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Troy Henikoff’s Step-by-Step Approach to Financial Modeling

Financial Modeling

Excelerate programming in July is limited to what we like to call the “Entrepreneurs’ MBA.” During this time, we bring in experts in their respective fields to discuss all the topics that entrepreneurs need to know, but is knowledge they won’t get anywhere else.

To kick off this programming, our very own Troy Henikoff spoke to the teams on the process of creating a financial model. Troy’s motto of “what gets measured, gets done” is applicable to all aspects of a business, but is most apparent when applied to finances.

1. Step number one is to realize you are building a financial model, not just financial projections. Understanding the difference is key. Projections are estimates of future facts and figures; models are numbers that actually demonstrate how your business responds to changing variables. The goal of this model is to give you a dynamic spreadsheet where you can change one input variable and see how it will change all of the other outputs. Models need to be dynamic and responsive.

2. When it comes to building your model, your first sheet should always be a set of assumptions. These assumptions should be collected from past industry averages, competitors’ annual reports, or, best of all, past experience from your own business.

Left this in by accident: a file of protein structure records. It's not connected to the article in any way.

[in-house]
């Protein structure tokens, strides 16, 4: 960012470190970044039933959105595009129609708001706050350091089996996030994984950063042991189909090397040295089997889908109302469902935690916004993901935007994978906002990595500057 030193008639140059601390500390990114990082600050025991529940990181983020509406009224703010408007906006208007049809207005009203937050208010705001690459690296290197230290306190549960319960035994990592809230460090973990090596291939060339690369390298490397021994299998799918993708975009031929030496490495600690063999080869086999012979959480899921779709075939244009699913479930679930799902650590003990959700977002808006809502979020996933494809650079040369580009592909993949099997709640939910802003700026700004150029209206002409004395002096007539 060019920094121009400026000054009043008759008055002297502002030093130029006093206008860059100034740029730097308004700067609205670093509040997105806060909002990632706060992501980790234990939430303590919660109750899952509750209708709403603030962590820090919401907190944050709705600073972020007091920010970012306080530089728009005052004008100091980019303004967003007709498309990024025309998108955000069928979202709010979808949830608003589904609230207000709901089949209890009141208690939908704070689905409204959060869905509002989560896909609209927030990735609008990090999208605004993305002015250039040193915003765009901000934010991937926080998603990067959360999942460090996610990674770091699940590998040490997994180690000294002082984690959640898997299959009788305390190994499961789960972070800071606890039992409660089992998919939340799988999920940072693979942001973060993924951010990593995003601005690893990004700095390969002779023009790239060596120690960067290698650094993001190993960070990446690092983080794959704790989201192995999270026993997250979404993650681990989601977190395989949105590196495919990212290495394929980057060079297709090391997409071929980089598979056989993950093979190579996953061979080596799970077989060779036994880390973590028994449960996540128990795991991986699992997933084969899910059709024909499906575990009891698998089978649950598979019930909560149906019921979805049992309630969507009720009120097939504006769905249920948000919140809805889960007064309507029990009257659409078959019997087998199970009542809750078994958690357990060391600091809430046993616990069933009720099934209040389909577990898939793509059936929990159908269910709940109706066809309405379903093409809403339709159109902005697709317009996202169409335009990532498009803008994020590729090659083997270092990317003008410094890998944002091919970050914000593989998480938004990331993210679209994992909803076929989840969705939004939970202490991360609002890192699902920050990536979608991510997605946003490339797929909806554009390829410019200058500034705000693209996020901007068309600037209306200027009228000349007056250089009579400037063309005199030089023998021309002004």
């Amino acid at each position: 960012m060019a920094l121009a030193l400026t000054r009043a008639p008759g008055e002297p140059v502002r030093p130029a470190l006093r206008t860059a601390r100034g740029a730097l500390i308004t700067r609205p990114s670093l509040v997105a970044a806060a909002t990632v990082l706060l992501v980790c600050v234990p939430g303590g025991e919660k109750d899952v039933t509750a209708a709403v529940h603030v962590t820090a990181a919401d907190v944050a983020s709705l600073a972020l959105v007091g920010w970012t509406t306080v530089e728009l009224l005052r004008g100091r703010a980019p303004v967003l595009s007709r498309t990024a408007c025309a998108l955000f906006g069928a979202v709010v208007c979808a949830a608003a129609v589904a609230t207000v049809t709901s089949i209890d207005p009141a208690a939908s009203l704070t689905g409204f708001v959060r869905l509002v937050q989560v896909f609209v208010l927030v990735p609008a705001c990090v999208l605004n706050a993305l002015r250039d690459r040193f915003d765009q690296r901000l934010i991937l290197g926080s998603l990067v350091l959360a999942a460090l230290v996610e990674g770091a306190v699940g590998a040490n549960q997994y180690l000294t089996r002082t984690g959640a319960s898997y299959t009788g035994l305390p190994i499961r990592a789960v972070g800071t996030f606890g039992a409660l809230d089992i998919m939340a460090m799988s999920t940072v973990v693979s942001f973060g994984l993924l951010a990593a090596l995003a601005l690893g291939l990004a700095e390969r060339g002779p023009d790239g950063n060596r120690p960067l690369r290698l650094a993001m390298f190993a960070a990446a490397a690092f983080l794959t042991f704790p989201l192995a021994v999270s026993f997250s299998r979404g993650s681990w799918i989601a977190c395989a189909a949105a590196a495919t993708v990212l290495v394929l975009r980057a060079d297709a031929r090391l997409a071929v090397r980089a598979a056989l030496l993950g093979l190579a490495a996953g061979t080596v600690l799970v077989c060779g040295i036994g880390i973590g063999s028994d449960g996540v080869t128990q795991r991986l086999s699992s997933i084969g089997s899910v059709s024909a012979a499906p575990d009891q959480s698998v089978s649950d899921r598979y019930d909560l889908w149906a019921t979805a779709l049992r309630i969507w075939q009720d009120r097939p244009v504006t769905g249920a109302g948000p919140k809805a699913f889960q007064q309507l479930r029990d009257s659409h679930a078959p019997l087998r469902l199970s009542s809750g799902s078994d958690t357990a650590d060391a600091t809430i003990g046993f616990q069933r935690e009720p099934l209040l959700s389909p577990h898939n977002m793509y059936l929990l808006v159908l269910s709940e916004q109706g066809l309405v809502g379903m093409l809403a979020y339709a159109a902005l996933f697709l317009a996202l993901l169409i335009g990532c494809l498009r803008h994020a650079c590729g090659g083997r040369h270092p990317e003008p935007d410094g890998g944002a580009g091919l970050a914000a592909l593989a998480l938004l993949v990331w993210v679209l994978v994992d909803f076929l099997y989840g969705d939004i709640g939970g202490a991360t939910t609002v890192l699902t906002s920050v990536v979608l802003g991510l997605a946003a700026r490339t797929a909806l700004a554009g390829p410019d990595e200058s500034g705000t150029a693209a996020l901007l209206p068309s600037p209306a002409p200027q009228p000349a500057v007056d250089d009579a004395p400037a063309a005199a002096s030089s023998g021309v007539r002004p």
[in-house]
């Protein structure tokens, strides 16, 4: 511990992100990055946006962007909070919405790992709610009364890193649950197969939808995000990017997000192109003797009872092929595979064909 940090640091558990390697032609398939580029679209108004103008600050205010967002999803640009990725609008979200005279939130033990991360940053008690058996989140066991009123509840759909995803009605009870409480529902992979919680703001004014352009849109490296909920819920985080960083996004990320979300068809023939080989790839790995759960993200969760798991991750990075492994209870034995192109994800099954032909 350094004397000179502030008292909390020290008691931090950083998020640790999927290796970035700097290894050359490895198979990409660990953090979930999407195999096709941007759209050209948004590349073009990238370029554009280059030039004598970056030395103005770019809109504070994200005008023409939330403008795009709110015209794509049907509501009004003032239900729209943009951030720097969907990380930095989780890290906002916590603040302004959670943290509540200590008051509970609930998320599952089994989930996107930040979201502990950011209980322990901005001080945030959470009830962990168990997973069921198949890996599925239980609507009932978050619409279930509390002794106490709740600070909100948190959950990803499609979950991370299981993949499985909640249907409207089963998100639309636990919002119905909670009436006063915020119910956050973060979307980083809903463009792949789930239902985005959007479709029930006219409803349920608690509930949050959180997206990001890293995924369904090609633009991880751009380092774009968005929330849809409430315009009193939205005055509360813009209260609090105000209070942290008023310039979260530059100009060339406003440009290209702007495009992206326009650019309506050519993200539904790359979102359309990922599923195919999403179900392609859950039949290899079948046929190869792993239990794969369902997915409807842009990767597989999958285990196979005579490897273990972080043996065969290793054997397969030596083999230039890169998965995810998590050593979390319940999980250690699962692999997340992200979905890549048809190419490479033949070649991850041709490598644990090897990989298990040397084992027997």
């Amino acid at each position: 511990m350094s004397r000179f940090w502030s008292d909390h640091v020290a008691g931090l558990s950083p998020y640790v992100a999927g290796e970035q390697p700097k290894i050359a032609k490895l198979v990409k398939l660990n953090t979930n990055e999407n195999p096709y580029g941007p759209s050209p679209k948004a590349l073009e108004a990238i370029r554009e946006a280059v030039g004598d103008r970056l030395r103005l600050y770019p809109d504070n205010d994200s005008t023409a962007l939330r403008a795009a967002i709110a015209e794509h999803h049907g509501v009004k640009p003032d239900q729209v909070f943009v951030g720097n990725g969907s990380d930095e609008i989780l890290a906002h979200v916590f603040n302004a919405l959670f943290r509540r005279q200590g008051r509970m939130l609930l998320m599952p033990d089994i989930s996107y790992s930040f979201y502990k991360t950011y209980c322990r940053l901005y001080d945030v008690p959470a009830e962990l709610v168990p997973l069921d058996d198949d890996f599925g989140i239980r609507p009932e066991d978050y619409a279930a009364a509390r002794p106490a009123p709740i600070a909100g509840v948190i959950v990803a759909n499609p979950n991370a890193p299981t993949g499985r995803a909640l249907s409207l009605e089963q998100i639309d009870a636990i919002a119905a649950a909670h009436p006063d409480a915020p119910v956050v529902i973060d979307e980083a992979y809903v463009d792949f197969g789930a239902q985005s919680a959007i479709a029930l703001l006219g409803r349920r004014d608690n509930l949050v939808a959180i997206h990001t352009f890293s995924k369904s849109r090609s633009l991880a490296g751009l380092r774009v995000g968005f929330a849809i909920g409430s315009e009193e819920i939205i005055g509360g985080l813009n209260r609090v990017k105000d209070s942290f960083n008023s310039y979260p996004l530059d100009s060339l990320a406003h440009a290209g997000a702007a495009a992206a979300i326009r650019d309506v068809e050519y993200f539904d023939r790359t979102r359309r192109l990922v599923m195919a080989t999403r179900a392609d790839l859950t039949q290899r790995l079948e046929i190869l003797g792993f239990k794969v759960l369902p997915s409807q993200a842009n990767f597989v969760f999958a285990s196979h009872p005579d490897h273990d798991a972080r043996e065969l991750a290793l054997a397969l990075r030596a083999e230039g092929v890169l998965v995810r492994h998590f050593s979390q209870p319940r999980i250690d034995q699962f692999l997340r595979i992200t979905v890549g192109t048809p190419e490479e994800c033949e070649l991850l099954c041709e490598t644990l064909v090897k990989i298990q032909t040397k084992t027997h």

3. From here, you should be sure to include the most important financial statements: income statement (revenues and expenses), balance sheet (assets and liabilities), and a statement of cash flows (actual cash transferred in and out of your business). Again, these need to be responsive to changes in your assumptions. This is crucial.

4. Once your model is “done,” spend some serious time with it. Understand the ins and the outs of any adjustments you may make. If you change one input assumption, make sure you know how it will affect the outputs. Knowing your model well shows that you know your business well. This will be clear to potential investors when they do their due diligence.

5. Finally, when it comes down to sharing your model, be realistic about it. Make sure you tell your investors that you know your projections are going to be wrong. This doesn’t mean your model is wrong. There is zero chance that the number you estimate as your revenue in year one is actually going to be your revenue in year one. Investors know this; you should know this, too. What matters is the sensitivity of the key metrics in your financial model, and this is what you should focus on.

A good financial model is necessary for a good business. Not only does it show you understand your business, but it also shows that you are dynamic enough to adapt to changes in market conditions. When investors look at your business, they will also be looking to see that you are a clear and logical thinker. Working through a well-built financial model is a great way to demonstrate this and share your business with quality investors.

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